An embattled Jose Huizar revives Pershing Square redesign

Council member announces $25 million in city money earmarked for initial construction

TRD LOS ANGELES /
Feb.February 03, 2020 02:08 PM
Jose Huizar gave new details Monday on Pershing Square redesign (Credit: Getty Images and Wikipedia)
Jose Huizar gave new details Monday on Pershing Square redesign (Credit: Getty Images and Wikipedia)

Jose Huizar is back in the public eye, and so is his six-year-old plan to redesign the historic downtown Pershing Square park.

The embattled Los Angeles City Council member, whose office the FBI raided in late 2018 in a still unresolved pay-to-play probe, announced at a press conference Monday that $25 million – all in developer fees collected by the city Department of Parks and Recreation – will go toward the first phases of revamping a 154-year-old park that today stands surrounded by commercial skyscrapers.

Huizar says the redesign will create a “radical openness,” and he hopes a total of $110 million in developer fees can, eventually, go to realizing his vision of a Pershing Square park with restaurants, performance space, more trees, and no more concrete barriers.

There has not been much Pershing Square redesign news since 2016 when a nonprofit Huizar created called Pershing Square Renew held a park redesign competition, and selected France-headquartered Firm Agence Ter as its winner. Since then, the nonprofit quietly disbanded, and even Agence Ter wondered if the city still had any interest in a park they were picked to reimagine.

Huizar’s announcement Monday served as an admission that he could not find federal, state or private monies for the park, meaning a complete reliance on fees paid by developers.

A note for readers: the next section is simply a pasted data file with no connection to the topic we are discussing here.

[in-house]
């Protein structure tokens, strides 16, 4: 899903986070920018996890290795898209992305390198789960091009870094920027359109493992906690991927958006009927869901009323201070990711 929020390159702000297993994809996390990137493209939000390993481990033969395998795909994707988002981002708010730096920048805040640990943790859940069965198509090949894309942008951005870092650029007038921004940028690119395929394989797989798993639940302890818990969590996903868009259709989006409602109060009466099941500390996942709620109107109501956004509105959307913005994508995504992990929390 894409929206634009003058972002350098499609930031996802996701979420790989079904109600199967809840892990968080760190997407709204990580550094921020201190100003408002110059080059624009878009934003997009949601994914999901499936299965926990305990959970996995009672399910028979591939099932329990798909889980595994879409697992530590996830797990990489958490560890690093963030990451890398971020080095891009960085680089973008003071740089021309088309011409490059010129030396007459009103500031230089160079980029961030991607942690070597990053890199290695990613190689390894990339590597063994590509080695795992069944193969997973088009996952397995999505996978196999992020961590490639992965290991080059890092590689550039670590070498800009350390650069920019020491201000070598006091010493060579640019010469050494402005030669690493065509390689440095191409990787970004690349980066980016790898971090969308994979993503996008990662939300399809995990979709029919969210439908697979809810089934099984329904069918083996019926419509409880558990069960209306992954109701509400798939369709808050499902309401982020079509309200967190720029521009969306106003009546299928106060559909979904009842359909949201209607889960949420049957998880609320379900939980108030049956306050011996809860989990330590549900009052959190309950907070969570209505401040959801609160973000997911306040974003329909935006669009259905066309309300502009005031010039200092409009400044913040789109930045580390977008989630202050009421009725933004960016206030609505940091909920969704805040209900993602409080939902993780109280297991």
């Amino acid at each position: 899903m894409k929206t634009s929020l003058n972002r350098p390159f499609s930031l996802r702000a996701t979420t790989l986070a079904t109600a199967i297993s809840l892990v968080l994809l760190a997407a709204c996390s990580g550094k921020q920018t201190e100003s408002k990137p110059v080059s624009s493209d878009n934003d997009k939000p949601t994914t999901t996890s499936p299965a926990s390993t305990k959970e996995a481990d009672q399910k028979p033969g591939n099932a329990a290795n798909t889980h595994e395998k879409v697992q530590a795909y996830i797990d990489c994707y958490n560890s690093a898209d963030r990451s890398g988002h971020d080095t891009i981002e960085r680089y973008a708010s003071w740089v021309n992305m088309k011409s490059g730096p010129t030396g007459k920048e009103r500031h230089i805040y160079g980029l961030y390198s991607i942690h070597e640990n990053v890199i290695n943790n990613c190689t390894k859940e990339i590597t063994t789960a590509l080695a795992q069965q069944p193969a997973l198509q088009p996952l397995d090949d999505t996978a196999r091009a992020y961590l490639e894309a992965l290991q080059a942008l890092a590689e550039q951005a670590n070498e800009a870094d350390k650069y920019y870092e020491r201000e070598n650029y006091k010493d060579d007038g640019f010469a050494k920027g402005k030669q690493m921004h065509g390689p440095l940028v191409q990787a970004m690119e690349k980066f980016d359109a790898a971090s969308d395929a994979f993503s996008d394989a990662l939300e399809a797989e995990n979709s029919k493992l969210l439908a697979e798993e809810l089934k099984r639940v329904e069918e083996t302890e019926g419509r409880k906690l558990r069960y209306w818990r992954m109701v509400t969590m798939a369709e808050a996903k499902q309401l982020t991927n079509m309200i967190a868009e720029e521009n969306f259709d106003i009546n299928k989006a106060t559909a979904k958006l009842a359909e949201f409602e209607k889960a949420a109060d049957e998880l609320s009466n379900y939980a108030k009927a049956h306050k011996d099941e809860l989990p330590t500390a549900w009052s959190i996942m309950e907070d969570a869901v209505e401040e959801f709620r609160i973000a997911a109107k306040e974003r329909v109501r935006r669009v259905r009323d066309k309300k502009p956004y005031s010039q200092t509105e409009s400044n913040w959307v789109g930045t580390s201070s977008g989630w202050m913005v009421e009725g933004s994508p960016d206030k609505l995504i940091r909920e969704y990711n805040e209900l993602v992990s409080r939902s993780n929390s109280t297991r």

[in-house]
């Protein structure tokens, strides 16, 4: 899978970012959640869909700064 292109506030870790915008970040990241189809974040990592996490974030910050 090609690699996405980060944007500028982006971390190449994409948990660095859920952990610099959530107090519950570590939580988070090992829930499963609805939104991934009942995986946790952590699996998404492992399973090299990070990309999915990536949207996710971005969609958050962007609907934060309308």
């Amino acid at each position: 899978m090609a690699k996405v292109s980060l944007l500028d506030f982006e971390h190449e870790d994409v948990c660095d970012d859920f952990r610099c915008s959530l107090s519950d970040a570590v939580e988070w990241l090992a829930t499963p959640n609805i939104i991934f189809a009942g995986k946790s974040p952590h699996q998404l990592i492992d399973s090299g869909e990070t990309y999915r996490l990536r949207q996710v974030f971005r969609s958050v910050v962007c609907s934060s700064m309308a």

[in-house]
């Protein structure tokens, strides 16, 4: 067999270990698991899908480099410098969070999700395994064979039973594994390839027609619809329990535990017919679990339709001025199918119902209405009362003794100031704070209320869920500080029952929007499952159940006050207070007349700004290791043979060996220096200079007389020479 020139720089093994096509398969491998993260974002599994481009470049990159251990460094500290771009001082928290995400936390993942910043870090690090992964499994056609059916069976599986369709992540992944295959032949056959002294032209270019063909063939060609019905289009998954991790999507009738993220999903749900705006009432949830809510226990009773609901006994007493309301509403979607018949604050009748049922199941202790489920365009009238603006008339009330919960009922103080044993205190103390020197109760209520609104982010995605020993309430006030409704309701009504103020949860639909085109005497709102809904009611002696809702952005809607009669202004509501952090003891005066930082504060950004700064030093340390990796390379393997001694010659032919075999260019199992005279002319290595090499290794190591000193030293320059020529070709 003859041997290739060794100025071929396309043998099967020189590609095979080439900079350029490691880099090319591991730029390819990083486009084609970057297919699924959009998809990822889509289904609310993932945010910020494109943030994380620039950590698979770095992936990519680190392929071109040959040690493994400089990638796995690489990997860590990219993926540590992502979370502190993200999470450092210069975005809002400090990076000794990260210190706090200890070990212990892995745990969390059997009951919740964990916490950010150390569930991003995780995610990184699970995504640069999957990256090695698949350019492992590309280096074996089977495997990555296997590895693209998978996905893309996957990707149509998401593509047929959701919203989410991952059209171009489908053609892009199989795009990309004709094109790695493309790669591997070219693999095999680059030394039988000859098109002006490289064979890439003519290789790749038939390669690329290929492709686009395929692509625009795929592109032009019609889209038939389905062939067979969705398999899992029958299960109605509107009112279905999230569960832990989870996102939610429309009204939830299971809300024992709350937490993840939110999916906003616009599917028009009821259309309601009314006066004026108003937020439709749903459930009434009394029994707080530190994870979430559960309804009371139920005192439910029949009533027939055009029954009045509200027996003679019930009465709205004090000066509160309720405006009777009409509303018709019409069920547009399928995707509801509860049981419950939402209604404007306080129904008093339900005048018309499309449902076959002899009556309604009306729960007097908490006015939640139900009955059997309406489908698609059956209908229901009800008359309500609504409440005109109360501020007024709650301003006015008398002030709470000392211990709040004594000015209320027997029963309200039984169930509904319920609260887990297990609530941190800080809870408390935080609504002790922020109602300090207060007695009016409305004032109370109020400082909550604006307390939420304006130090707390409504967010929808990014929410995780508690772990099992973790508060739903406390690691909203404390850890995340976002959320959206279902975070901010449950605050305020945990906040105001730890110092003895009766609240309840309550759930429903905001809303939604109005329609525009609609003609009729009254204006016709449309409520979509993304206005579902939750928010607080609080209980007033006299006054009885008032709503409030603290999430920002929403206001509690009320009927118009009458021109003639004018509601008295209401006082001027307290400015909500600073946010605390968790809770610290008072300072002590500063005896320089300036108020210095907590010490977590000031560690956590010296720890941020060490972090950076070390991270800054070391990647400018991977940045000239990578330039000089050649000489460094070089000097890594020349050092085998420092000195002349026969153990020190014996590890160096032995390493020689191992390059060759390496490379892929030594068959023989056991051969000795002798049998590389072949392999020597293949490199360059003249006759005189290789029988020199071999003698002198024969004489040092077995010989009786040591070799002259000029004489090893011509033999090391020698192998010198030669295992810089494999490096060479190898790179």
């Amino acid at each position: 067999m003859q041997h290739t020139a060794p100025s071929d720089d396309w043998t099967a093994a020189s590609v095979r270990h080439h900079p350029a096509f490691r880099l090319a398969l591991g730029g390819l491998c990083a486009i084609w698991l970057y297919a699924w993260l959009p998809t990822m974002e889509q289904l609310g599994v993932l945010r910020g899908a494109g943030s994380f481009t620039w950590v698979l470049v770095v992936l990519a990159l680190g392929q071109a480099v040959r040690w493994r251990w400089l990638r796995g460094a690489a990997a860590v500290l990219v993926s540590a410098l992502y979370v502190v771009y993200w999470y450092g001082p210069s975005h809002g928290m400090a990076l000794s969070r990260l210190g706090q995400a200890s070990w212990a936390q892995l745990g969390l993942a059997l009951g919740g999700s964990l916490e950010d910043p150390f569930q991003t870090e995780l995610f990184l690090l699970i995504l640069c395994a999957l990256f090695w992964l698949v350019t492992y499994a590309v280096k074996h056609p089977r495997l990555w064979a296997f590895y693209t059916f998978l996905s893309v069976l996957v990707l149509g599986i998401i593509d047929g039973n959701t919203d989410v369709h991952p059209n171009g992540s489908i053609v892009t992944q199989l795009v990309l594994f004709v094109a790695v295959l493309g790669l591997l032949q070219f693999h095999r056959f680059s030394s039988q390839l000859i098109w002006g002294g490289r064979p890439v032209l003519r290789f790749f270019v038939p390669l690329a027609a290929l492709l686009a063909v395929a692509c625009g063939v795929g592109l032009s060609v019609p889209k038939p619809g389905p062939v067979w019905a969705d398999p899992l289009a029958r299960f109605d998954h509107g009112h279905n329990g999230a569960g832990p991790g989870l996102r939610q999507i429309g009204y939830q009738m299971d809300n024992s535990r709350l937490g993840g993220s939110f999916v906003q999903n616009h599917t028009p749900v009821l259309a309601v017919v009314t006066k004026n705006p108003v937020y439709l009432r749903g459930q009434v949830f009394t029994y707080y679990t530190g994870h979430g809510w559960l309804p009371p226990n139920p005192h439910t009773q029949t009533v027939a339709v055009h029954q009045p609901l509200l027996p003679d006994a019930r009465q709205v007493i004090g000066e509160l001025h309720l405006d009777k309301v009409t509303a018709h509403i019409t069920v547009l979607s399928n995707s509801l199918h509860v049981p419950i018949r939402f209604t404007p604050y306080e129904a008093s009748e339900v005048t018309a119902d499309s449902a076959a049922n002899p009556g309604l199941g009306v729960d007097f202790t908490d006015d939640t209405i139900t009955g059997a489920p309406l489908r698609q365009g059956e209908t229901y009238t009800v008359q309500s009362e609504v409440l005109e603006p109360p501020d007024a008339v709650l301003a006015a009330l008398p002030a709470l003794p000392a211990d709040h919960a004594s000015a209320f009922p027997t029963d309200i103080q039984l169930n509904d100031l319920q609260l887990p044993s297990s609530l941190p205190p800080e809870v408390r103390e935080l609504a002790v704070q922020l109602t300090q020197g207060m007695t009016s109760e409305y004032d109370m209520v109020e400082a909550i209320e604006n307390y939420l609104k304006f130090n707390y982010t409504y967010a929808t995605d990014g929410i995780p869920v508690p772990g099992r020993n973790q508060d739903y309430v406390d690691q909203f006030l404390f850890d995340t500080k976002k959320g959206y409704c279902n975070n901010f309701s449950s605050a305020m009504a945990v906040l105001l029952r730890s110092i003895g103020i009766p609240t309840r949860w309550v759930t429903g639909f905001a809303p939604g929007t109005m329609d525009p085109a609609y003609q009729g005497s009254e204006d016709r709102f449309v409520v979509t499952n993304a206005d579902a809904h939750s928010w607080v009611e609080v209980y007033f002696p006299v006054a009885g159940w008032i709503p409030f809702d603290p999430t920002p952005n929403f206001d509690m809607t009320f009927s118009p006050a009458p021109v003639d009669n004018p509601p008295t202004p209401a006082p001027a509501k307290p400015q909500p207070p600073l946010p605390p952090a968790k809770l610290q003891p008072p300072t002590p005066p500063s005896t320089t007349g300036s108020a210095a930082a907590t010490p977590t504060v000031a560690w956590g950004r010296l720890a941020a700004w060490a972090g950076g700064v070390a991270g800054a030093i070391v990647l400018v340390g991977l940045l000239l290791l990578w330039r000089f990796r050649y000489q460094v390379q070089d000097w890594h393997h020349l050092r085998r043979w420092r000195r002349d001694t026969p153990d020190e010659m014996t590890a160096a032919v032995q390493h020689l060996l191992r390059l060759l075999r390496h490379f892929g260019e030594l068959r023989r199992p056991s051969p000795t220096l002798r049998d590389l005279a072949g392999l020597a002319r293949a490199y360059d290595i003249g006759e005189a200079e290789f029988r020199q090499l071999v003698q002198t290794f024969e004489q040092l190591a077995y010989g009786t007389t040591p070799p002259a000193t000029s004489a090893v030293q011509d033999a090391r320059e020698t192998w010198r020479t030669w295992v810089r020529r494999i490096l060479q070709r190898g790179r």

“The idea was originally to apply for federal grants, state grants and private funding, but there was so much ambiguity in the grant process and raising money from the private sector, that we decided we can do this by public money,” Huizar said in an interview after the press conference.

The majority of said public money falls under the Quimby Act, a levy Huizar orchestrated the significant expansion of in 2016. Per the law, developers pay the city thousands of dollars by residential unit if the developer did not build green space to accompany the unit.

“The $25 million is there and it’s been authorized to spend on the park,” Huizar said. Huizar acknowledged, though, that the next $85 million is not banked, and may never be as it is, “based upon future political leadership.”

The council member, however, voiced optimism the money would come, because, “There is a strong enough downtown constituency watching this park.”

Park redesign construction will begin in “late 2020,” Huizar said with initial plans to increase shade by planting more trees as well as construction of a glass elevator connecting the park to an underground garage. Huizar hopes to complete construction from the earmarked $25 million by 2022. No timetable has been identified for full project completion.

Huizar has kept an arguably low profile since federal agents stormed into his office in November 2018 amid a probe into developers’ coziness with city hall. Companies that have since been served warrants in the probe are largely China-headquartered firms including Shenzhen New World Group.

After the raid, Huizar was stripped of his powerful position of Planning and Land Use Management committee chair by then-Council President Herb Wesson. Fifteen months since the raid neither Huizar, his staff members, or other city officials have been charged with a crime.


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